Looking Back!

I like to look back on paintings I made years ago as you may have noticed, I also like to research the work of other artists,  I find elements in the work of others which I have been pursuing, often their work has an entirely different theme and looks nothing like mine but I like to ask myself the question “What exactly is it about this that I would like to see in my work?” it may be the sense of isolation or confidence, energy, the quality of line, tonal structure, colour palette, often the way in which a painting becomes a contemplative space, so that I can spend time unravelling it, getting drawn into it and working out what it is communicating to me…and that will be a very unique thing because I have had a unique set of experiences and I take those along with myself to the work when I view it… if that makes any sense!    It helps me to push my work to where I want it to go…hopefully. Of course it can be a little like a washing machine going round and round if I don’t then get into the studio and start painting.

British Saanen Goat Painting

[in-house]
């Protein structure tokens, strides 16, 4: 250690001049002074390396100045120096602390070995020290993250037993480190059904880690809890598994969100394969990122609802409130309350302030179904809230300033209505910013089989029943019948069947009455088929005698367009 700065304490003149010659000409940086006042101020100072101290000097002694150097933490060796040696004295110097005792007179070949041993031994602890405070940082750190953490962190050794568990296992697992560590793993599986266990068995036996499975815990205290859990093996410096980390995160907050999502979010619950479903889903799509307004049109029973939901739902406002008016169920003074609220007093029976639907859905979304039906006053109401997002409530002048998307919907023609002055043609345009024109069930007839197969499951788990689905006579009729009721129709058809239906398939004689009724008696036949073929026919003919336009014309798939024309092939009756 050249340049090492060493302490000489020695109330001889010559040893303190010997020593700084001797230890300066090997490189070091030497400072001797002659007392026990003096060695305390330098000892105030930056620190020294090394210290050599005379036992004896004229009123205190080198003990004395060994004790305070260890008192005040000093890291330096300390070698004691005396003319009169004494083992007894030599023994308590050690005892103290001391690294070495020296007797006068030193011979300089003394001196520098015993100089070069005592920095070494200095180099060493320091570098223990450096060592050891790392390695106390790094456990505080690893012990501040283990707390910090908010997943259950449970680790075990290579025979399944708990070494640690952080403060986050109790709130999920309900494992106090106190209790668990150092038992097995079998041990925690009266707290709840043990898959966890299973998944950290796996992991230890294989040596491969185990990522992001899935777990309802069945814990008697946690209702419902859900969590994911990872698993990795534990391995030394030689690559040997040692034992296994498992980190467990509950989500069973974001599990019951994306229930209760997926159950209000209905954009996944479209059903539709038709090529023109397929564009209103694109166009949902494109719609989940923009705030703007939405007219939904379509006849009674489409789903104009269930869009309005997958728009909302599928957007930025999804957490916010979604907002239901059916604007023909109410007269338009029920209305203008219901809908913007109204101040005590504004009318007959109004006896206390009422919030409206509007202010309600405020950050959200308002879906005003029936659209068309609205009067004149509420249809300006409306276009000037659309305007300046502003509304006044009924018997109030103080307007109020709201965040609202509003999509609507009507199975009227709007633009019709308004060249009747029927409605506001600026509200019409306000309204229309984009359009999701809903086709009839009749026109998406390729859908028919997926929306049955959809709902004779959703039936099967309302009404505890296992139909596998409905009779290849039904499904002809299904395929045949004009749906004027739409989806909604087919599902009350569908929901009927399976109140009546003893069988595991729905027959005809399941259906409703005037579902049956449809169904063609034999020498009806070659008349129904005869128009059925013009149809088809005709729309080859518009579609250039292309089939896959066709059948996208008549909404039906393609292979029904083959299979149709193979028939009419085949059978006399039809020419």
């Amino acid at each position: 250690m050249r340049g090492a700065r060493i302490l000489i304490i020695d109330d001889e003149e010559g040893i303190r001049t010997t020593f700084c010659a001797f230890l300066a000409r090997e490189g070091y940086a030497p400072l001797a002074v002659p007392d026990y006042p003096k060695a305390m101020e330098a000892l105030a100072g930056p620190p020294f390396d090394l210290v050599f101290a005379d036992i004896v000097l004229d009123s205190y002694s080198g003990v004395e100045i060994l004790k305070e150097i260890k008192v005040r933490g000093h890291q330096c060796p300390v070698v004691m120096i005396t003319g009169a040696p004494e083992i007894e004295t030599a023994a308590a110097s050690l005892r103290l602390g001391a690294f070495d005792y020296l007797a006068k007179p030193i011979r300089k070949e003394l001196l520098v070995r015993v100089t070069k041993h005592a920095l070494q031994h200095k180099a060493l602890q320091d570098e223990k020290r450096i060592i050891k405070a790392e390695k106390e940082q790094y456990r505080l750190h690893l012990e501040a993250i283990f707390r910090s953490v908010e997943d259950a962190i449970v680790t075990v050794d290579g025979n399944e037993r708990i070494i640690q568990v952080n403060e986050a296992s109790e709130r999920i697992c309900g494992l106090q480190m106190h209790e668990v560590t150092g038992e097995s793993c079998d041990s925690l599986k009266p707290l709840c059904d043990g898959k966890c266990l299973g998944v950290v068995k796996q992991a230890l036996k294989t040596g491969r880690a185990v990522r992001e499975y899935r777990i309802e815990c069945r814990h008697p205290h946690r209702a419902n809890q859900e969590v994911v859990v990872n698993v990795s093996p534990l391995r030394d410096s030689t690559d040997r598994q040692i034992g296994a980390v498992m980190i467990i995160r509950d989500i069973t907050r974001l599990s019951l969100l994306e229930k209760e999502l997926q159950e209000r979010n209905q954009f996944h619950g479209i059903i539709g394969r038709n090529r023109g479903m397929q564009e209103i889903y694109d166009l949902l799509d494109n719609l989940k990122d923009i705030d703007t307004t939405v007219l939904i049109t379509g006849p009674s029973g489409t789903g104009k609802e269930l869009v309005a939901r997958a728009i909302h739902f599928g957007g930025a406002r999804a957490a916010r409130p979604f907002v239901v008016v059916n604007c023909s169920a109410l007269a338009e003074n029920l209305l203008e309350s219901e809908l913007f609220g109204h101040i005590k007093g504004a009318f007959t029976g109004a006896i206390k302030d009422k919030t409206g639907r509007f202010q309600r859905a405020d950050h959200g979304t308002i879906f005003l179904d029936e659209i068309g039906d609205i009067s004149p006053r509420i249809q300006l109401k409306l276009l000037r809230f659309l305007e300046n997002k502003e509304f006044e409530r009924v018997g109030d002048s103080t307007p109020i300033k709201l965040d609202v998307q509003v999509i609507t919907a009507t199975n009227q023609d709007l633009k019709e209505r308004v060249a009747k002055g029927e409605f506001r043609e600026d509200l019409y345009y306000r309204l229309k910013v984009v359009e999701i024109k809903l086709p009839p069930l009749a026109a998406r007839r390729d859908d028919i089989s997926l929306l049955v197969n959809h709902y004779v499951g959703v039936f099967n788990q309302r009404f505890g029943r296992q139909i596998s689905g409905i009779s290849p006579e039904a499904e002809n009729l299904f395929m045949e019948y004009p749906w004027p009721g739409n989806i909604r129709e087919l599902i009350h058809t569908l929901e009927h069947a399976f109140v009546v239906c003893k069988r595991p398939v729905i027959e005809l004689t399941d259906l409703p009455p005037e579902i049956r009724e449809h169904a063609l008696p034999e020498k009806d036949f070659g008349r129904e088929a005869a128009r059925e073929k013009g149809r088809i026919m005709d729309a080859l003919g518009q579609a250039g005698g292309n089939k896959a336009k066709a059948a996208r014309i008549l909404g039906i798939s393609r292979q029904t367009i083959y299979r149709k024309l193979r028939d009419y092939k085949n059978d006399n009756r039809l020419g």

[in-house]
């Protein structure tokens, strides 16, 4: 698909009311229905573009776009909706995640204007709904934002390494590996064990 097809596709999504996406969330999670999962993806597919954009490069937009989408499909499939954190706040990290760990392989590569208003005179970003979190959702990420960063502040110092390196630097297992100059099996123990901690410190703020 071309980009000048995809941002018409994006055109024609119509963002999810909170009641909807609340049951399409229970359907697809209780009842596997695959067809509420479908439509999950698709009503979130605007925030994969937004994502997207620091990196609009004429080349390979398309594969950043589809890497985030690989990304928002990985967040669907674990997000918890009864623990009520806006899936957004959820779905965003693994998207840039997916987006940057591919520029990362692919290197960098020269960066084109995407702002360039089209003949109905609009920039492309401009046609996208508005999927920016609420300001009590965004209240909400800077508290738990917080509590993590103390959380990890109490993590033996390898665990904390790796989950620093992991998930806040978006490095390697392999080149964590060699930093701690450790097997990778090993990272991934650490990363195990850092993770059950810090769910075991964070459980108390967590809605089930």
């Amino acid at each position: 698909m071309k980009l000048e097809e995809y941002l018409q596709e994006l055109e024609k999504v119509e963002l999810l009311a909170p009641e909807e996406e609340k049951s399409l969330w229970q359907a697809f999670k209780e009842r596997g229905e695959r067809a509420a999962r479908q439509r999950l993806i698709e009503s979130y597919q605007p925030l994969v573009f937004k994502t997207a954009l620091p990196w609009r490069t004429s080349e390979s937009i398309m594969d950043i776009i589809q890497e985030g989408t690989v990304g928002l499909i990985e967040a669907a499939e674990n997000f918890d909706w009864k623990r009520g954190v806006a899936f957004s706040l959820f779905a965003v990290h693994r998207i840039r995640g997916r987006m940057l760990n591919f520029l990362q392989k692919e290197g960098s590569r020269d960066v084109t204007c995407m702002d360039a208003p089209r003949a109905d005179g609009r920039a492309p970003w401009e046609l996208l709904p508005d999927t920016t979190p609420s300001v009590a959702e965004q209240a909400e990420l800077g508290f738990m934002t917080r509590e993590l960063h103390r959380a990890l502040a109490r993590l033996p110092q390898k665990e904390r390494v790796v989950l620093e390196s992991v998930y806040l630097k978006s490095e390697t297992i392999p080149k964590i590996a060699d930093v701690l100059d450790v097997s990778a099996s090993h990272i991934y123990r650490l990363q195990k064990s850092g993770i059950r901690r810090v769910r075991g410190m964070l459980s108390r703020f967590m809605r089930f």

To look back at paintings of my own…is slightly different but I ask the same question, at the moment this paintings called “interior Goat” is interesting to me.  When I painted it I was considering the way in which all our experiences of animals have a contemporary overlay, of domesticity, urbanisation and consumerism, in farm parks and zoos animals are a commodity, in farming they are a crop…in our homes and smallholdings a pet, even wild they tend to be ring fenced and often fed or encouraged to an area to be viewed.  I think of these animals being intelligent sentient beings with concerns and a purpose of their own, a language and social structure, relationships etc. alongside humans who generally don’t really understand or concern ourselves with their (real) needs but keep them for our own purpose. I could (and have) write a very long essay about this but in short the point is, that this painting communicated a bit of that to some people… My ideas have shifted a little and the idea I want to communicate is similar but not the same, apart from the quizzical look on the face of the goat and the pink patterned background are the only elements which lead to a different meaning than purely a goat in “Bucolic Splendour”, pasture or seemingly wild landscape. The pattern stands in for this, in that it represents contemporary society and people and the goat is a 21st century goat trying to navigate its place in this world.